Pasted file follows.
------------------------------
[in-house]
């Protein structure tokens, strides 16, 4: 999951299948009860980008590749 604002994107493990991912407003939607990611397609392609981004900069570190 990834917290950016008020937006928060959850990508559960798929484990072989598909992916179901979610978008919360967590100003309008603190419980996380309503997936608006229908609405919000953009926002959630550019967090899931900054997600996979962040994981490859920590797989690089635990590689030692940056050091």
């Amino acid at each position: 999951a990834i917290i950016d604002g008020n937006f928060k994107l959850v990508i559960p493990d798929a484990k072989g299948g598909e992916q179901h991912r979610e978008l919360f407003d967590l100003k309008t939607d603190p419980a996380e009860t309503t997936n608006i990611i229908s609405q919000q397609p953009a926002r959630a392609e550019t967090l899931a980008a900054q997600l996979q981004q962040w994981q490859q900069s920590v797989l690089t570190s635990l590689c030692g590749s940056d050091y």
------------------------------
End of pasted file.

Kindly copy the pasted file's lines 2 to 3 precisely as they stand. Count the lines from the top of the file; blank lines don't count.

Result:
């Protein structure tokens, strides 16, 4: 999951299948009860980008590749 604002994107493990991912407003939607990611397609392609981004900069570190 990834917290950016008020937006928060959850990508559960798929484990072989598909992916179901979610978008919360967590100003309008603190419980996380309503997936608006229908609405919000953009926002959630550019967090899931900054997600996979962040994981490859920590797989690089635990590689030692940056050091």
């Amino acid at each position: 999951a990834i917290i950016d604002g008020n937006f928060k994107l959850v990508i559960p493990d798929a484990k072989g299948g598909e992916q179901h991912r979610e978008l919360f407003d967590l100003k309008t939607d603190p419980a996380e009860t309503t997936n608006i990611i229908s609405q919000q397609p953009a926002r959630a392609e550019t967090l899931a980008a900054q997600l996979q981004q962040w994981q490859q900069s920590v797989l690089t570190s635990l590689c030692g590749s940056d050091y």